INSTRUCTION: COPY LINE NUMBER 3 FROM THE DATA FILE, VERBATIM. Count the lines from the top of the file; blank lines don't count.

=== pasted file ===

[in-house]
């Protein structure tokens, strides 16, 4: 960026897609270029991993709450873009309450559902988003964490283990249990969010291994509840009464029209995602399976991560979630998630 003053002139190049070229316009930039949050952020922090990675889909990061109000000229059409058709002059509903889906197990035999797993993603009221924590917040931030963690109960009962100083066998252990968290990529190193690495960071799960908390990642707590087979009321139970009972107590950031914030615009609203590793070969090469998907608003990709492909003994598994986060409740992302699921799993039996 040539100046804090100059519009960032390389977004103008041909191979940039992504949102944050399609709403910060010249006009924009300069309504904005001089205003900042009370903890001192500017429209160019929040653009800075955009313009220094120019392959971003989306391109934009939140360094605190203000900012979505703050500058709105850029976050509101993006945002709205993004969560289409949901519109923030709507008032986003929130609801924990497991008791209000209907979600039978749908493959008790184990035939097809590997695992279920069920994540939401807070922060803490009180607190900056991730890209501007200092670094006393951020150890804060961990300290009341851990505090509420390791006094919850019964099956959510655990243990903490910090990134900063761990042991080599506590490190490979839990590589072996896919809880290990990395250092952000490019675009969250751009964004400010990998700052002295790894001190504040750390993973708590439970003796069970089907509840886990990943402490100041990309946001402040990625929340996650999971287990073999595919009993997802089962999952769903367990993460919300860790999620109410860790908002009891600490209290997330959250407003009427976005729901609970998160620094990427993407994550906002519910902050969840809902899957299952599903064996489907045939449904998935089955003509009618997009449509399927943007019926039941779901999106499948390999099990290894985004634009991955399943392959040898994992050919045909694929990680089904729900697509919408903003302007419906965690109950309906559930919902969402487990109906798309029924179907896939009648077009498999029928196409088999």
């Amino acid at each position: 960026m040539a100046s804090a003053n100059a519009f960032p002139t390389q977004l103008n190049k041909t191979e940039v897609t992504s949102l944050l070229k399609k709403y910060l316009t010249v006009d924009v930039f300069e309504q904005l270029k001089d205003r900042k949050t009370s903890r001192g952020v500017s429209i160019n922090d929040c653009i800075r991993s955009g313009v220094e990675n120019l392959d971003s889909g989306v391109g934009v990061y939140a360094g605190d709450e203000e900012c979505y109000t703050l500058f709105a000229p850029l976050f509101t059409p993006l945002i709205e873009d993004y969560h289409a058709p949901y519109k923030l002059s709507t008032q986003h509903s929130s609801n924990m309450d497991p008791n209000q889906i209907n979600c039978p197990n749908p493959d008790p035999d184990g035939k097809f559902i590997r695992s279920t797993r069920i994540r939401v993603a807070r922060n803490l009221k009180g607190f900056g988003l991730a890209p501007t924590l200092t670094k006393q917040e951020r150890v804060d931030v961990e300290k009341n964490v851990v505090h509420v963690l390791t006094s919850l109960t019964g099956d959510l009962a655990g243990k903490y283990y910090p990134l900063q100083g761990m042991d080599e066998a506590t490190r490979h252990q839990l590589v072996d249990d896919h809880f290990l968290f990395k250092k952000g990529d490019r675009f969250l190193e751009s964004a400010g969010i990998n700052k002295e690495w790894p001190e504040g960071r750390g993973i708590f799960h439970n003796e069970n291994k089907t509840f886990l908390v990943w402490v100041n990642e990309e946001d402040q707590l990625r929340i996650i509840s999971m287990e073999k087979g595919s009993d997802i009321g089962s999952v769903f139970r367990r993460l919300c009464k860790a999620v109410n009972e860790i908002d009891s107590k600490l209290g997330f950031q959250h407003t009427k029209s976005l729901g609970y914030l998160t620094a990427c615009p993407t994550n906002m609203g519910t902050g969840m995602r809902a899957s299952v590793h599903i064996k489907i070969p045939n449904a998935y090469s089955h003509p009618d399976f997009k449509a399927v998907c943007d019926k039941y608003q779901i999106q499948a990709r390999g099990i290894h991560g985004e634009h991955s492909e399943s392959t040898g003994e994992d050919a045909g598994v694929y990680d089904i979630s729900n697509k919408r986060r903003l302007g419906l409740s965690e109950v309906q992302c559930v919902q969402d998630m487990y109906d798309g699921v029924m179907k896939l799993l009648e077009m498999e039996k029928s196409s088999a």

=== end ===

């Amino acid at each position: 960026m040539a100046s804090a003053n100059a519009f960032p002139t390389q977004l103008n190049k041909t191979e940039v897609t992504s949102l944050l070229k399609k709403y910060l316009t010249v006009d924009v930039f300069e309504q904005l270029k001089d205003r900042k949050t009370s903890r001192g952020v500017s429209i160019n922090d929040c653009i800075r991993s955009g313009v220094e990675n120019l392959d971003s889909g989306v391109g934009v990061y939140a360094g605190d709450e203000e900012c979505y109000t703050l500058f709105a000229p850029l976050f509101t059409p993006l945002i709205e873009d993004y969560h289409a058709p949901y519109k923030l002059s709507t008032q986003h509903s929130s609801n924990m309450d497991p008791n209000q889906i209907n979600c039978p197990n749908p493959d008790p035999d184990g035939k097809f559902i590997r695992s279920t797993r069920i994540r939401v993603a807070r922060n803490l009221k009180g607190f900056g988003l991730a890209p501007t924590l200092t670094k006393q917040e951020r150890v804060d931030v961990e300290k009341n964490v851990v505090h509420v963690l390791t006094s919850l109960t019964g099956d959510l009962a655990g243990k903490y283990y910090p990134l900063q100083g761990m042991d080599e066998a506590t490190r490979h252990q839990l590589v072996d249990d896919h809880f290990l968290f990395k250092k952000g990529d490019r675009f969250l190193e751009s964004a400010g969010i990998n700052k002295e690495w790894p001190e504040g960071r750390g993973i708590f799960h439970n003796e069970n291994k089907t509840f886990l908390v990943w402490v100041n990642e990309e946001d402040q707590l990625r929340i996650i509840s999971m287990e073999k087979g595919s009993d997802i009321g089962s999952v769903f139970r367990r993460l919300c009464k860790a999620v109410n009972e860790i908002d009891s107590k600490l209290g997330f950031q959250h407003t009427k029209s976005l729901g609970y914030l998160t620094a990427c615009p993407t994550n906002m609203g519910t902050g969840m995602r809902a899957s299952v590793h599903i064996k489907i070969p045939n449904a998935y090469s089955h003509p009618d399976f997009k449509a399927v998907c943007d019926k039941y608003q779901i999106q499948a990709r390999g099990i290894h991560g985004e634009h991955s492909e399943s392959t040898g003994e994992d050919a045909g598994v694929y990680d089904i979630s729900n697509k919408r986060r903003l302007g419906l409740s965690e109950v309906q992302c559930v919902q969402d998630m487990y109906d798309g699921v029924m179907k896939l799993l009648e077009m498999e039996k029928s196409s088999a």